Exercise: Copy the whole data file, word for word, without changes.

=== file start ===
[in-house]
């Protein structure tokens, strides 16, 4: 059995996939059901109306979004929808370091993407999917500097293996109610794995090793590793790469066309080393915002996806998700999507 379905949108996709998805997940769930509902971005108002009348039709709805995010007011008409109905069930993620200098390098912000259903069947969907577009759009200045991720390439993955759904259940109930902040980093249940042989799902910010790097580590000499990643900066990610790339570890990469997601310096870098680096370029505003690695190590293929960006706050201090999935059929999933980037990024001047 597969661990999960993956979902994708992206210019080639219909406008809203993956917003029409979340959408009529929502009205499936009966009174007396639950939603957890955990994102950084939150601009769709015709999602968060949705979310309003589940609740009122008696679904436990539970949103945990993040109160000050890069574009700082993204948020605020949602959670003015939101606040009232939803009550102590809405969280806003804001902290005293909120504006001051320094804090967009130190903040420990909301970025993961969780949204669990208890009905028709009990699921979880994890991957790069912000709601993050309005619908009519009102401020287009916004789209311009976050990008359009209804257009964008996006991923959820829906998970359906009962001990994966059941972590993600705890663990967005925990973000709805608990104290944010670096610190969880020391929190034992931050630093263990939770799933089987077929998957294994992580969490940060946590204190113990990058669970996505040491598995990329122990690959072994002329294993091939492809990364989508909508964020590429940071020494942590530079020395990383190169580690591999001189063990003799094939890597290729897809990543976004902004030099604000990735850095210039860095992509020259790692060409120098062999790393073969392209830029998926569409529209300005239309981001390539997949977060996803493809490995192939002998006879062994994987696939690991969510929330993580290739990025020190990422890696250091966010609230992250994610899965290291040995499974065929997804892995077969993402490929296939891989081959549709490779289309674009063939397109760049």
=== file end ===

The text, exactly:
[in-house]
């Protein structure tokens, strides 16, 4: 059995996939059901109306979004929808370091993407999917500097293996109610794995090793590793790469066309080393915002996806998700999507 379905949108996709998805997940769930509902971005108002009348039709709805995010007011008409109905069930993620200098390098912000259903069947969907577009759009200045991720390439993955759904259940109930902040980093249940042989799902910010790097580590000499990643900066990610790339570890990469997601310096870098680096370029505003690695190590293929960006706050201090999935059929999933980037990024001047 597969661990999960993956979902994708992206210019080639219909406008809203993956917003029409979340959408009529929502009205499936009966009174007396639950939603957890955990994102950084939150601009769709015709999602968060949705979310309003589940609740009122008696679904436990539970949103945990993040109160000050890069574009700082993204948020605020949602959670003015939101606040009232939803009550102590809405969280806003804001902290005293909120504006001051320094804090967009130190903040420990909301970025993961969780949204669990208890009905028709009990699921979880994890991957790069912000709601993050309005619908009519009102401020287009916004789209311009976050990008359009209804257009964008996006991923959820829906998970359906009962001990994966059941972590993600705890663990967005925990973000709805608990104290944010670096610190969880020391929190034992931050630093263990939770799933089987077929998957294994992580969490940060946590204190113990990058669970996505040491598995990329122990690959072994002329294993091939492809990364989508909508964020590429940071020494942590530079020395990383190169580690591999001189063990003799094939890597290729897809990543976004902004030099604000990735850095210039860095992509020259790692060409120098062999790393073969392209830029998926569409529209300005239309981001390539997949977060996803493809490995192939002998006879062994994987696939690991969510929330993580290739990025020190990422890696250091966010609230992250994610899965290291040995499974065929997804892995077969993402490929296939891989081959549709490779289309674009063939397109760049």